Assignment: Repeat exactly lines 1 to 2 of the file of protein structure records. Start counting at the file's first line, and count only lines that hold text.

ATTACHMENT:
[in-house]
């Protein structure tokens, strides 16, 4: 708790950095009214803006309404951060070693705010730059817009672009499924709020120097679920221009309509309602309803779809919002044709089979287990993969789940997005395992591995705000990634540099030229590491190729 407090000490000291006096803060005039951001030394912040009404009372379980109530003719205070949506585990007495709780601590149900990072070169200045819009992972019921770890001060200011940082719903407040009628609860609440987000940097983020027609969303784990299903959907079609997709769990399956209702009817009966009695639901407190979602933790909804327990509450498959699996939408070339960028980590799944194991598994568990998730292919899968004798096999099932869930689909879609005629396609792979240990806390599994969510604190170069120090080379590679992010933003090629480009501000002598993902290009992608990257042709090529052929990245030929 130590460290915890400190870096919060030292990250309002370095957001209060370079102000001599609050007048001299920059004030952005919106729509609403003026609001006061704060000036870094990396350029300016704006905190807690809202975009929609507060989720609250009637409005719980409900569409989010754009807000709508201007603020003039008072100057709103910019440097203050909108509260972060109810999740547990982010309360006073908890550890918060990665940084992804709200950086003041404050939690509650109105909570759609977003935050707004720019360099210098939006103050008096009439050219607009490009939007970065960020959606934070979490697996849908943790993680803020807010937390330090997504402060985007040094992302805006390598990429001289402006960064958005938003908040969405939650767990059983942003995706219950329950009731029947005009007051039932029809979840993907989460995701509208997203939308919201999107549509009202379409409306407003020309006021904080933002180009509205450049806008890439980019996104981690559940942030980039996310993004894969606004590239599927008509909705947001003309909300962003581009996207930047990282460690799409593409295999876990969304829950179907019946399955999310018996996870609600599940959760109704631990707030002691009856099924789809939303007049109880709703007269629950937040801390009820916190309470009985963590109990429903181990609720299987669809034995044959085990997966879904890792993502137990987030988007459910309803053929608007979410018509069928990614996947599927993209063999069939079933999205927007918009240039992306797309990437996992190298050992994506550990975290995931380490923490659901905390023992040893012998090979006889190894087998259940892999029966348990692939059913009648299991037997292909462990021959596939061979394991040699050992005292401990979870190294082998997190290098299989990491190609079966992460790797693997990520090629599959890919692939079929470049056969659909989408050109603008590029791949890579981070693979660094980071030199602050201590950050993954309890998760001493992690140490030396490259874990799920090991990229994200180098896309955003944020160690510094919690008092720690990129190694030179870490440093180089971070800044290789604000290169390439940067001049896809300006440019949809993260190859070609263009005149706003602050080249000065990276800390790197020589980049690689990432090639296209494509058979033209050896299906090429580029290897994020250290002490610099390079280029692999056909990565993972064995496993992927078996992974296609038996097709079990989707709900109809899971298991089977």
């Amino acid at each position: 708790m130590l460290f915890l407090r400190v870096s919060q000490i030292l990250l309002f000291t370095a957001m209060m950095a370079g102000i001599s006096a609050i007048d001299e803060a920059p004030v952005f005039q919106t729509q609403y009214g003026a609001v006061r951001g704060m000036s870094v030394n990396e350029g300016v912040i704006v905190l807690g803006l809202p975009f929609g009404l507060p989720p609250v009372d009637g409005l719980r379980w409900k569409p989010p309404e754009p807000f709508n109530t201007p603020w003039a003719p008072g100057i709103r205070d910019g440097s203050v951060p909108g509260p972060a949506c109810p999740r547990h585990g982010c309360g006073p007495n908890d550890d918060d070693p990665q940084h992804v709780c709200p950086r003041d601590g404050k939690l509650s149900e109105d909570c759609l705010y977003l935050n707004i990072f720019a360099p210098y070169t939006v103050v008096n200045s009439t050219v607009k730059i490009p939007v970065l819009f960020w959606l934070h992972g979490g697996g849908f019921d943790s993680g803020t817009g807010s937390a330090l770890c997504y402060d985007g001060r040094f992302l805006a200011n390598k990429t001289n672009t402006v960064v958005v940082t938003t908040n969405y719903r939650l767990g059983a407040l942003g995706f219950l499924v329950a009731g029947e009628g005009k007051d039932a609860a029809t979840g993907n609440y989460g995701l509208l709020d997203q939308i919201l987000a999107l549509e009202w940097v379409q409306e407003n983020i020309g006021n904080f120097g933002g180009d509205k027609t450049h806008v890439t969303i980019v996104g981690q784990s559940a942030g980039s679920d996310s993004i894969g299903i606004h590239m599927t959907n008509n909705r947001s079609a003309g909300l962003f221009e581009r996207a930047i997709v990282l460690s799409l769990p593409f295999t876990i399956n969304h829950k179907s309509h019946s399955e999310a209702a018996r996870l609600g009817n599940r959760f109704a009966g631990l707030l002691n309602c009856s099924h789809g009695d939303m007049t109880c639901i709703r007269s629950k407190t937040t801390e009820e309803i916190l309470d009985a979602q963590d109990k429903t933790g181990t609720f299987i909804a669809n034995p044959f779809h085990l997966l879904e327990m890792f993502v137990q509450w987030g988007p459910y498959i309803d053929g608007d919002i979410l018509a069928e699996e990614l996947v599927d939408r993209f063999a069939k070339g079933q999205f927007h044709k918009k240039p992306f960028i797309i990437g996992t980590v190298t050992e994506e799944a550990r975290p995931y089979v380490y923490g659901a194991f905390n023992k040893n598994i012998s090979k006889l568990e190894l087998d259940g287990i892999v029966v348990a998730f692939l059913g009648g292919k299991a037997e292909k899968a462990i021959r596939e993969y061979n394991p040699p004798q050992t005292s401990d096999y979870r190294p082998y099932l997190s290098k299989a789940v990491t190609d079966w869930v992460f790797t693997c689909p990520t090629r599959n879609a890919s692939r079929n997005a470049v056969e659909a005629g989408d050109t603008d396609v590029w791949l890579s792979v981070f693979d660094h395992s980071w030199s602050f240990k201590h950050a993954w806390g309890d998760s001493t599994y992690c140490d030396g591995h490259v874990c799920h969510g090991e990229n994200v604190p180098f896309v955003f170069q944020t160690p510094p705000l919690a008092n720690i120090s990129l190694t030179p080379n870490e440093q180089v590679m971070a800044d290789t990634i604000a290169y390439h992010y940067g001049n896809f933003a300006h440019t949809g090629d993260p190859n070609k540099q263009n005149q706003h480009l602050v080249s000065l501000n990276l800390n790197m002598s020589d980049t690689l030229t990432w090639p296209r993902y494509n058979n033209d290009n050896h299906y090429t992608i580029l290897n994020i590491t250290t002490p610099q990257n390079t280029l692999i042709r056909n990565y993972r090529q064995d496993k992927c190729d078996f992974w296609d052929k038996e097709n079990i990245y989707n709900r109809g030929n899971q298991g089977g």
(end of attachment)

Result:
[in-house]
């Protein structure tokens, strides 16, 4: 708790950095009214803006309404951060070693705010730059817009672009499924709020120097679920221009309509309602309803779809919002044709089979287990993969789940997005395992591995705000990634540099030229590491190729 407090000490000291006096803060005039951001030394912040009404009372379980109530003719205070949506585990007495709780601590149900990072070169200045819009992972019921770890001060200011940082719903407040009628609860609440987000940097983020027609969303784990299903959907079609997709769990399956209702009817009966009695639901407190979602933790909804327990509450498959699996939408070339960028980590799944194991598994568990998730292919899968004798096999099932869930689909879609005629396609792979240990806390599994969510604190170069120090080379590679992010933003090629480009501000002598993902290009992608990257042709090529052929990245030929 130590460290915890400190870096919060030292990250309002370095957001209060370079102000001599609050007048001299920059004030952005919106729509609403003026609001006061704060000036870094990396350029300016704006905190807690809202975009929609507060989720609250009637409005719980409900569409989010754009807000709508201007603020003039008072100057709103910019440097203050909108509260972060109810999740547990982010309360006073908890550890918060990665940084992804709200950086003041404050939690509650109105909570759609977003935050707004720019360099210098939006103050008096009439050219607009490009939007970065960020959606934070979490697996849908943790993680803020807010937390330090997504402060985007040094992302805006390598990429001289402006960064958005938003908040969405939650767990059983942003995706219950329950009731029947005009007051039932029809979840993907989460995701509208997203939308919201999107549509009202379409409306407003020309006021904080933002180009509205450049806008890439980019996104981690559940942030980039996310993004894969606004590239599927008509909705947001003309909300962003581009996207930047990282460690799409593409295999876990969304829950179907019946399955999310018996996870609600599940959760109704631990707030002691009856099924789809939303007049109880709703007269629950937040801390009820916190309470009985963590109990429903181990609720299987669809034995044959085990997966879904890792993502137990987030988007459910309803053929608007979410018509069928990614996947599927993209063999069939079933999205927007918009240039992306797309990437996992190298050992994506550990975290995931380490923490659901905390023992040893012998090979006889190894087998259940892999029966348990692939059913009648299991037997292909462990021959596939061979394991040699050992005292401990979870190294082998997190290098299989990491190609079966992460790797693997990520090629599959890919692939079929470049056969659909989408050109603008590029791949890579981070693979660094980071030199602050201590950050993954309890998760001493992690140490030396490259874990799920090991990229994200180098896309955003944020160690510094919690008092720690990129190694030179870490440093180089971070800044290789604000290169390439940067001049896809300006440019949809993260190859070609263009005149706003602050080249000065990276800390790197020589980049690689990432090639296209494509058979033209050896299906090429580029290897994020250290002490610099390079280029692999056909990565993972064995496993992927078996992974296609038996097709079990989707709900109809899971298991089977």